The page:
Follow these tips below to see clearly while driving at night:

Clean your windshield and headlights. Before you hit the road, clean your windshield and headlights so you can see better. You should also remove any dents or damage to your windows that could impair your vision.

Adjust your mirrors

Properly adjusted mirrors will help ensure that you don’t miss any blind spots along the way. Learn how to adjust your mirrors properly here.

Use your high beams when necessary

High beams are designed to “light up” the road ahead of you, providing better visibility while driving at night. However, high beams can also make it more difficult for other drivers to see the road ahead of them, so be sure to turn them off when a car is approaching from the opposite direction or behind you in traffic.*

The American Optometric Association recommends that people over 50 get a comprehensive eye exam at least once every two years.

If you wear glasses or contact lenses, your eye doctor can prescribe night driving glasses that help reduce glare from oncoming headlights. Clear anti-reflective coating on your regular glasses can also help.

To get the most out of your vision, don’t drive when you’re tired or after having alcohol or medications that make you drowsy.

Here are some tips to help you see clearly while driving at night.

Clean your headlights. When was the last time you cleaned your headlights? If it’s been a while, then head to your local auto store and pick up a headlight cleaning kit.

Replace your windshield wipers. Windshield wipers are like tires — they wear out over time and need to be replaced. If it’s been more than six months since you replaced them, now is a good time to do so.

Consider anti-reflective lenses. Anti-reflective (AR) lenses reduce glare from street lamps, oncoming traffic and other sources of light that can make driving at night difficult. AR lenses also provide superior clarity and enhanced contrast sensitivity, which can help drivers detect pedestrians in low-light situations.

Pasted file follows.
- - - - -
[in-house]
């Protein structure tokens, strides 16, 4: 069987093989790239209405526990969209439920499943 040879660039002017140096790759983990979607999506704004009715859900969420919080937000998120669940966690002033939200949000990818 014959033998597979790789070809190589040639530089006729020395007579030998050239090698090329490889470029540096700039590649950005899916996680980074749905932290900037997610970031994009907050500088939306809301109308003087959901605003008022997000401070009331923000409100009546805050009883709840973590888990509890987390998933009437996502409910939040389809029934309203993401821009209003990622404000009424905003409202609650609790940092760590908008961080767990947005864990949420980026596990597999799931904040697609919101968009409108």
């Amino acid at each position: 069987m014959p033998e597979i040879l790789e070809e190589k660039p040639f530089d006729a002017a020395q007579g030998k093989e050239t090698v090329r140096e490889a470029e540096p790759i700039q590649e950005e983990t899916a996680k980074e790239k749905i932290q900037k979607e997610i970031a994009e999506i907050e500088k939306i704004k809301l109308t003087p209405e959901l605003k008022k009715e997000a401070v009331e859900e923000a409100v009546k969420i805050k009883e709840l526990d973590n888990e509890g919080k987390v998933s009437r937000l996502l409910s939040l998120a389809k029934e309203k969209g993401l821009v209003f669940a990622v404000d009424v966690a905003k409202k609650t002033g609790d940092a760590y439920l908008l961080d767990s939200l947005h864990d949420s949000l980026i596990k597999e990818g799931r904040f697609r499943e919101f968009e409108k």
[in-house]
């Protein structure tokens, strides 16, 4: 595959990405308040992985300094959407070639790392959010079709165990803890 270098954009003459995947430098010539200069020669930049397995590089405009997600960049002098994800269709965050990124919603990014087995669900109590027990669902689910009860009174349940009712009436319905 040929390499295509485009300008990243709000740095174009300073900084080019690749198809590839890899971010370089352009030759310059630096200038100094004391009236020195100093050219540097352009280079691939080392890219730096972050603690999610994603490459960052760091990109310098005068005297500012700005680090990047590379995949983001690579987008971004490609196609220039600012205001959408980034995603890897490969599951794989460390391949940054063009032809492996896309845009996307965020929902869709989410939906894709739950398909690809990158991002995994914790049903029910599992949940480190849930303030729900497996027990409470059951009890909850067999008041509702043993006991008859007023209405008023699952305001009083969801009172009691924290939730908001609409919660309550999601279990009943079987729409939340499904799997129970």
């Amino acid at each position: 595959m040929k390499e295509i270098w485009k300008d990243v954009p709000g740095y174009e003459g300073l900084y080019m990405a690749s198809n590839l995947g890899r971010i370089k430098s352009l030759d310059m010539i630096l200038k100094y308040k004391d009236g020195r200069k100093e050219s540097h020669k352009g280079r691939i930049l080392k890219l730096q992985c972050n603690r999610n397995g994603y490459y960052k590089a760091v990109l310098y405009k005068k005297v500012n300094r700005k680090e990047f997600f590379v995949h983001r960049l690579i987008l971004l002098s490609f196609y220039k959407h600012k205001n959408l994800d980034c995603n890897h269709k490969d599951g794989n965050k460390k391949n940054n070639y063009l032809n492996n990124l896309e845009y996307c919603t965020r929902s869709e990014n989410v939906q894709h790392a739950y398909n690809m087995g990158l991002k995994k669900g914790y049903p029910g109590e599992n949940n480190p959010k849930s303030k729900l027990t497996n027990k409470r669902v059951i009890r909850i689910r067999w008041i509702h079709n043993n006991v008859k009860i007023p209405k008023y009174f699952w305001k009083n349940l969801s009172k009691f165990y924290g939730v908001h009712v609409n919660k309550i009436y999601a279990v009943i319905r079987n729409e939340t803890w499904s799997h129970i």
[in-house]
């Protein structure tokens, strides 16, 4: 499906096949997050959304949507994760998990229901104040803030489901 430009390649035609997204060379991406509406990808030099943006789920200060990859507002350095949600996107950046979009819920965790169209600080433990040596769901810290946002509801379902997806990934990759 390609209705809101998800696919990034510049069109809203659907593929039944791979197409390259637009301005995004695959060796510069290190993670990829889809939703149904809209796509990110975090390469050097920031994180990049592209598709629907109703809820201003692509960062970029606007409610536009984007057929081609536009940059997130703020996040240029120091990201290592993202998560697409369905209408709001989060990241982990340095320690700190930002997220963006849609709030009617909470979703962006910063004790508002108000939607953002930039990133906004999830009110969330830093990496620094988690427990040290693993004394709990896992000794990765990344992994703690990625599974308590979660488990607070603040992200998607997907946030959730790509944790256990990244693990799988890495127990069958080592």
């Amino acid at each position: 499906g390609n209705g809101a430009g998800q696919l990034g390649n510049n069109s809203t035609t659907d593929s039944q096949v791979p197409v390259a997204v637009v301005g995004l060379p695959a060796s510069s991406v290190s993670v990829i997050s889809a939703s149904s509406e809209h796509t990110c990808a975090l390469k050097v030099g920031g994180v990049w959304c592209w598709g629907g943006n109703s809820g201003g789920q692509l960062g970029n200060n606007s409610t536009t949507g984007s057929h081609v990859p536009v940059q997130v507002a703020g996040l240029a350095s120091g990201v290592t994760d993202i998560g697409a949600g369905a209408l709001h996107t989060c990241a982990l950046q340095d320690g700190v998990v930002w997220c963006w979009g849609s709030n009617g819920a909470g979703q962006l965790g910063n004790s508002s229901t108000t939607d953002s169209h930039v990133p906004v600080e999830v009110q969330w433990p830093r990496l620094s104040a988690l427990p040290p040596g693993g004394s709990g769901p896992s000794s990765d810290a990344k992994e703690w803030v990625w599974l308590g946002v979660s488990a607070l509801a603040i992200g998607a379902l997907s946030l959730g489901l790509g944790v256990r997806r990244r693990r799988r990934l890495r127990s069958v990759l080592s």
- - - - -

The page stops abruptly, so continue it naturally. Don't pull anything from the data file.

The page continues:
Get an eye exam. Many drivers don’t realize that their night vision issues may be caused by an underlying eye condition that can be corrected with eyeglasses or contact lenses. Although eye exams should be performed every two years, if you think your impaired vision is making it harder for you to see at night, schedule an appointment with your eye doctor right away.

To help you maintain your vision and be safe, here are four tips for driving at night:

  1. Stay focused. During the day, our eyes constantly focus on objects in front of us. At night, our eyes have to re-adjust to seeing things at a distance again. When we’re tired, this adjustment can take longer. And of course, that also means we’re not focusing as well as we should on the road ahead. If you find yourself driving long distances at night, make an extra effort to stay alert and focused on the road.
  2. Avoid glare. Glare is any light source that prevents us from seeing clearly or causes pain in our eyes. The most common type of glare is caused by headlights from other vehicles and street lights while driving at night; however, this can be reduced by wearing sunglasses with polarized lenses designed to reduce glare. Another type of glare comes from reflections off wet roads and bodies of water. This glare can be reduced by turning your headlights down or pulling over until visibility improves.
  3. Check your prescriptions annually. Whether you wear glasses or contact lenses, it’s important to have your vision checked every year by an eye care professional to ensure your prescriptions are up-to-date and that your visual needs are being